I get in bed and eat some of my prepacked lunch and drink the spring water. Brandusa and Georgiana stay with me for a while before continuing on the plimbare, but Anca stays with me. Anca and I talk in Romanian, and we keep reaching words I don't understand so Google Translate helps us out. We talk and then retreat into our music. I can feel my stomach gurgling over and over, irritated by the acid in the blood that I swallowed. I write out the events of the morning in my journal, and I reach the last page and conclude with, "I am listening to 'Chicago' by Sufjan Stevens, and this is the end." The two others return and we all fall asleep. I dream that Anca is speaking English, and she is giving me several pairs of colorful shoes as gifts, and a machine that can spit out whatever color Fruit Loops I want, all hues of the rainbow. I wake myself up from this dream and lie in bed, listening to the soft sounds of snoring.

The others get back from hiking to the top of the mountain, and their pictures are incredible. They were above the clouds at the top, snow blanketing the ground. When they climbed back down below the clouds, it was raining. It all sounds incredible. But as Joe tells me, it was a very, very good thing I didn't go with them. If I had, since they left earlier, I would have been on the side of the mountain when my nose would have sprung its leak. That would have been even more of a disaster. I tell Joe the one piece of good news: Even after all that blood, after I got it all over my hands and even got spots of it on my glasses, I didn't get one drop on any of the pieces of clothing I was borrowing, not even on the gloves or the jacket. Hurray for silver linings.


All the mountain climbers eat a hurried meal of pate on bread with condiments, which I do not partake in, and we pack up our things and leave. In the Zafira, I sit next to Anca again, and again she holds my hand between hers, and rubs warmth into it, and then she rests her head on my shoulder and then takes both of my hands in hers. I lean my head on top of hers. I think about leaving. I plan to visit the center on Tuesday, to say goodbye. Mi e dor de tine. I am missing from you. Soon this will be true.

Thursday, October 13, 2016

This City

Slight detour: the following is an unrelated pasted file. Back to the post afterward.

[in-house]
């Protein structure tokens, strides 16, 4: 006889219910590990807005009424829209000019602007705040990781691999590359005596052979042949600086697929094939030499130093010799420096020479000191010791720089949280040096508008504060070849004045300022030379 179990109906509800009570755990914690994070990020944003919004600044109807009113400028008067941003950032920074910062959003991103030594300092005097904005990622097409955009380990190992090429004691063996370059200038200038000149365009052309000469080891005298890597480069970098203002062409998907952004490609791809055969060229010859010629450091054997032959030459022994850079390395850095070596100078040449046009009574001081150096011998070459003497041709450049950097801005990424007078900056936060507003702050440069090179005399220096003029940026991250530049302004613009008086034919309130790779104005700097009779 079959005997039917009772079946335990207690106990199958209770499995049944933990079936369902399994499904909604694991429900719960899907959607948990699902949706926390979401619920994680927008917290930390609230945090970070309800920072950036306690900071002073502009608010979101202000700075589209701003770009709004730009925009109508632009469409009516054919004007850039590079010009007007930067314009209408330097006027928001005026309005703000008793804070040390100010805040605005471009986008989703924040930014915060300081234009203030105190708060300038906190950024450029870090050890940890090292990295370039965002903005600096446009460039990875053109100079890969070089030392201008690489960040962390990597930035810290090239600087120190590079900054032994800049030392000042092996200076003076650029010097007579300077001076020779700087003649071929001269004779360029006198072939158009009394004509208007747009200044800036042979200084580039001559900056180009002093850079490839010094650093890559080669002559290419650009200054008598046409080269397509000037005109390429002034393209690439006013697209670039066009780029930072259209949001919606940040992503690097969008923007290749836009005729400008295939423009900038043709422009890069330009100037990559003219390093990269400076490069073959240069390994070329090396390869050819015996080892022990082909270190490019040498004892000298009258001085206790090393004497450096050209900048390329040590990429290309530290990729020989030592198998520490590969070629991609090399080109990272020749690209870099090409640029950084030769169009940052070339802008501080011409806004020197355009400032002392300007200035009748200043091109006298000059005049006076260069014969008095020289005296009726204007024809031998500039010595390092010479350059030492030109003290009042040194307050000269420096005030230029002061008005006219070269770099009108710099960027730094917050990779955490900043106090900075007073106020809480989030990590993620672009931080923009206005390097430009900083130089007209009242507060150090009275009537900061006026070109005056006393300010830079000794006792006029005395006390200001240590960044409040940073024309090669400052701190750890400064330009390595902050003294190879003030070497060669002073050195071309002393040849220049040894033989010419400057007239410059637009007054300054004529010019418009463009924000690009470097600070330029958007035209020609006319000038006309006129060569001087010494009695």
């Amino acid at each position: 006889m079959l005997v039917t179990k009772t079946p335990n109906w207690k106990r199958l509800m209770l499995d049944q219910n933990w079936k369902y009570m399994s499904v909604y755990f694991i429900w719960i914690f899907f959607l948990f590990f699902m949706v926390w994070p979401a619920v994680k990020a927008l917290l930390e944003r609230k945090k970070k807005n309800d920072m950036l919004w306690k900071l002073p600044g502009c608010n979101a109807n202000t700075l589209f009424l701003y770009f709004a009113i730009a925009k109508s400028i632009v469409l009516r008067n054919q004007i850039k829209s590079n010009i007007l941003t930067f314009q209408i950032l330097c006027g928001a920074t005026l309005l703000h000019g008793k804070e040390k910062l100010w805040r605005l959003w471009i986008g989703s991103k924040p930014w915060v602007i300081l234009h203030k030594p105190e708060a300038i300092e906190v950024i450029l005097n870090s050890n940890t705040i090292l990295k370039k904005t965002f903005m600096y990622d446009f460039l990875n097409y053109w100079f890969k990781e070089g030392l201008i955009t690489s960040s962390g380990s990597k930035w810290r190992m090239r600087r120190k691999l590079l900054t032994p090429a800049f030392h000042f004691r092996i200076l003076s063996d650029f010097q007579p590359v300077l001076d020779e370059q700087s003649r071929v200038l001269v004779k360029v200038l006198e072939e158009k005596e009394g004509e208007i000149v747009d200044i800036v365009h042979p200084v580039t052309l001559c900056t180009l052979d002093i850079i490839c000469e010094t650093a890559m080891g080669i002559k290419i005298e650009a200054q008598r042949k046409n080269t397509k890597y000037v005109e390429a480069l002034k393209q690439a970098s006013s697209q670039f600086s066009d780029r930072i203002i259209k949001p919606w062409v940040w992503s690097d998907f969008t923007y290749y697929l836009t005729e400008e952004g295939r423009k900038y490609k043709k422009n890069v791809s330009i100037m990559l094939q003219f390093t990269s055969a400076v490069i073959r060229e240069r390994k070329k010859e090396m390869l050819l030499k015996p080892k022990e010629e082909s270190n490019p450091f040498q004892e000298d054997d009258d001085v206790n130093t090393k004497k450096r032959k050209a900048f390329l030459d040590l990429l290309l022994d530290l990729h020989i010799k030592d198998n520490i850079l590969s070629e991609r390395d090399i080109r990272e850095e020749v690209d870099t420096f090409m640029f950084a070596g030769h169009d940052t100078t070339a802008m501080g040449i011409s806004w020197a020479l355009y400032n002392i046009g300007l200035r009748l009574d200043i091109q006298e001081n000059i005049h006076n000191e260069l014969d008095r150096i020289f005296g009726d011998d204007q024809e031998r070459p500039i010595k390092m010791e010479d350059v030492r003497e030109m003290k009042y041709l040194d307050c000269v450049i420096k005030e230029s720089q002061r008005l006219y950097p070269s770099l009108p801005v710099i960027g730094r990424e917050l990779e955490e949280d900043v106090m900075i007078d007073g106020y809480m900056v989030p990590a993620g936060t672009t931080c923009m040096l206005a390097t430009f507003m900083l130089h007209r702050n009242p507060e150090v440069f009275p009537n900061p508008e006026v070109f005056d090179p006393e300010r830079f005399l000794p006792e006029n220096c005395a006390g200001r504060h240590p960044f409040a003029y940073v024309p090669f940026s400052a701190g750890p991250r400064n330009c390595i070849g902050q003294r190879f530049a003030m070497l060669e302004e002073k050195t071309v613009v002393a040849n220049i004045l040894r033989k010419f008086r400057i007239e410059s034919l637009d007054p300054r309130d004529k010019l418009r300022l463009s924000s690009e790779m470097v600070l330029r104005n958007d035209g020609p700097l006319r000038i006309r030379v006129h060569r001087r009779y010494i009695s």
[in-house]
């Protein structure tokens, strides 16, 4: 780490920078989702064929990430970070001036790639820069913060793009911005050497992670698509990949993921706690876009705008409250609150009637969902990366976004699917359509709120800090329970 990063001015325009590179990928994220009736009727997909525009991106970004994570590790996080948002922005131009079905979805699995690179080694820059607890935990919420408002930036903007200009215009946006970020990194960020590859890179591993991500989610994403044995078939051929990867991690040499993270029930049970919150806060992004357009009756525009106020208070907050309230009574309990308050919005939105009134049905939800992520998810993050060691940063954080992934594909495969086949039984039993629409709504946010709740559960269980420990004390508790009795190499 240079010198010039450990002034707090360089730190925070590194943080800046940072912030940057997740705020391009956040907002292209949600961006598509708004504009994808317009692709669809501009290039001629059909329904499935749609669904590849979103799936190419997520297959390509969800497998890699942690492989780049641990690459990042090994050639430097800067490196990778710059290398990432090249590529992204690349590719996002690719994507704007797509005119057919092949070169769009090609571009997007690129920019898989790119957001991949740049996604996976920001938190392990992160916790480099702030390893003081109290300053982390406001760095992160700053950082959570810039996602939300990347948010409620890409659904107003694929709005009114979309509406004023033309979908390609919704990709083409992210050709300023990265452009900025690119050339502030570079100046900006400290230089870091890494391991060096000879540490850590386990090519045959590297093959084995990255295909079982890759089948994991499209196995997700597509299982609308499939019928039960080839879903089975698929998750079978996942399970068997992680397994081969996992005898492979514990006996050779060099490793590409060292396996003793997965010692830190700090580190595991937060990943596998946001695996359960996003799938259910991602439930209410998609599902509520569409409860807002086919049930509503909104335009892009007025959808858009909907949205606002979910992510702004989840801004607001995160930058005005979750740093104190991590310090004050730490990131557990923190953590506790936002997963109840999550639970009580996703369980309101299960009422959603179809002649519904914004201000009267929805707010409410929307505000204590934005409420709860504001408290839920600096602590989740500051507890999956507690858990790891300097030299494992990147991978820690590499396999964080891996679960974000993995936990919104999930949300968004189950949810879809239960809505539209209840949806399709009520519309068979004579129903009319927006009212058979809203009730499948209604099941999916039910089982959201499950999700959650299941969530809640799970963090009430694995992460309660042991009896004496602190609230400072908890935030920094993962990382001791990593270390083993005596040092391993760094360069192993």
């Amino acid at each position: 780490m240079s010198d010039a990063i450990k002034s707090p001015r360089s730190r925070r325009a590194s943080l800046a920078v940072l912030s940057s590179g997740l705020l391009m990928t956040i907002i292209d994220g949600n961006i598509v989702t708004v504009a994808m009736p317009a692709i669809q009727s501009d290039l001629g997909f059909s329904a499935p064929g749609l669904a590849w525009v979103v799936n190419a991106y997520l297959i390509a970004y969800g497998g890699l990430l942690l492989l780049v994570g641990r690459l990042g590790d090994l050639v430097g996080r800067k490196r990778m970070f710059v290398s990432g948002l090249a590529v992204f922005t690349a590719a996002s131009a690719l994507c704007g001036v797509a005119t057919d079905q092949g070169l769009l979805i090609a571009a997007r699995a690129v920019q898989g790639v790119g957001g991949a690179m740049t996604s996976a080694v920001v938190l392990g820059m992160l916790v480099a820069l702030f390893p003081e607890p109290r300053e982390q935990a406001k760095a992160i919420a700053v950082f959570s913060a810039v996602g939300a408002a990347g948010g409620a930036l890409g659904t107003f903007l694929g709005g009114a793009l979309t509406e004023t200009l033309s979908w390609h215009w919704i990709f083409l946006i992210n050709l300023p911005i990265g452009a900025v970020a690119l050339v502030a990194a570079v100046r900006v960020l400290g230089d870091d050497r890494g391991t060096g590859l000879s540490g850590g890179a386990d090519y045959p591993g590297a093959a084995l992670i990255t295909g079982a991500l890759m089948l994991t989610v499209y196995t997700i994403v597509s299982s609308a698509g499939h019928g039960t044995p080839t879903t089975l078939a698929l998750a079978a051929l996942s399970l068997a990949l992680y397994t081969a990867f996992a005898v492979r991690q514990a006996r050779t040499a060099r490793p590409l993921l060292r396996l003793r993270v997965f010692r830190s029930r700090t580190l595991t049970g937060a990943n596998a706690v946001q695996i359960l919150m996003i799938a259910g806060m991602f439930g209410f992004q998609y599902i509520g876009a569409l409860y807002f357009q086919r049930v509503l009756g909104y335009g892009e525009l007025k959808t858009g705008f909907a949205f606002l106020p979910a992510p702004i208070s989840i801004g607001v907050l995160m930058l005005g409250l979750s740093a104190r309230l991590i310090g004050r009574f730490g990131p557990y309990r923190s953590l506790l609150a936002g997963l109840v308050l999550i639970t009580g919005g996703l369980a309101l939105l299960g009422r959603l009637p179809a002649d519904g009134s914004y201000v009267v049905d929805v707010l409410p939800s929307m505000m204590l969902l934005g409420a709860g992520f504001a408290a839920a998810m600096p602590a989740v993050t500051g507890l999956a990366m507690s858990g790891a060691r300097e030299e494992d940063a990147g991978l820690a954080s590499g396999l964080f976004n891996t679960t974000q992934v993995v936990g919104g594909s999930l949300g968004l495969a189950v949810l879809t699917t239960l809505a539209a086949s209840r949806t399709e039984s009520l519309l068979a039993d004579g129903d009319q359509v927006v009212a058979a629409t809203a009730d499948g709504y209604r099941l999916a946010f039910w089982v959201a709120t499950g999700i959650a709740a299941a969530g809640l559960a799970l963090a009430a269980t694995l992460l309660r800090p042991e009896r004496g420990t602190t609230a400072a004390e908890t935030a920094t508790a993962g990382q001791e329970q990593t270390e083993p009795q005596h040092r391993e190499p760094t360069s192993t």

Piatra Neamt is not a smooth city. It is a rough, gritty, yellowed city. "German Stone." It is a city of rust-colored trees on the mountains and hills, in the fall. It is a place where dogs and cats roam the yards and sidewalks, occasionally meandering into the street, though no one bothers to honk at them. Birds fly down from the trees to the ground, where nuts and fruits have fallen. Old buildings shed paint and plaster, revealing reddish bricks underneath. Clouds cover the sky, the rain having stopped, though if you look in the distance you can see a smattering of snow on a mountainside. The Soviet style apartment buildings are painted orange, maroon, yellow in places. The sidewalk is crumbled. Paving stones have come loose, and shift beneath the feet of the many pedestrians. People walk to cafes, to markets, to restaurants, to the mall. A billboard still advertises back-to-school merchandise. Children on an excursion hold hands, bundled in colorful coats, hats on their heads. Cars traverse roundabouts, turning down side streets to park in gravel lots. People emerge from Lidls, Billas, Adridan, Kaufland with bags in their hands, full of groceries. Bread, sausage, chicken, pork, peppers, onions, potatoes, cookies, sour cream, yogurt, cheese, juice, milk. Churches are scattered throughout the city, one with blue, green and yellow tiles, one with a metallic gold roof. People sell corn on the streets. The lake is dotted with swans. The ground is littered with yellow leaves. The teenagers steal small, sour, purple grapes hanging over the fences. The city moves with an unconscious rhythm, every day much the same as the last, but never identical, always shifting with the passage of the weeks, months, seasons. Autumn suits this city, the clouds bringing out the saturation of the painted buildings, the gaudy advertisements. This city is textured. Its inhabitants are young, old, dark, pale. There is a world within this city. It is a city within the world.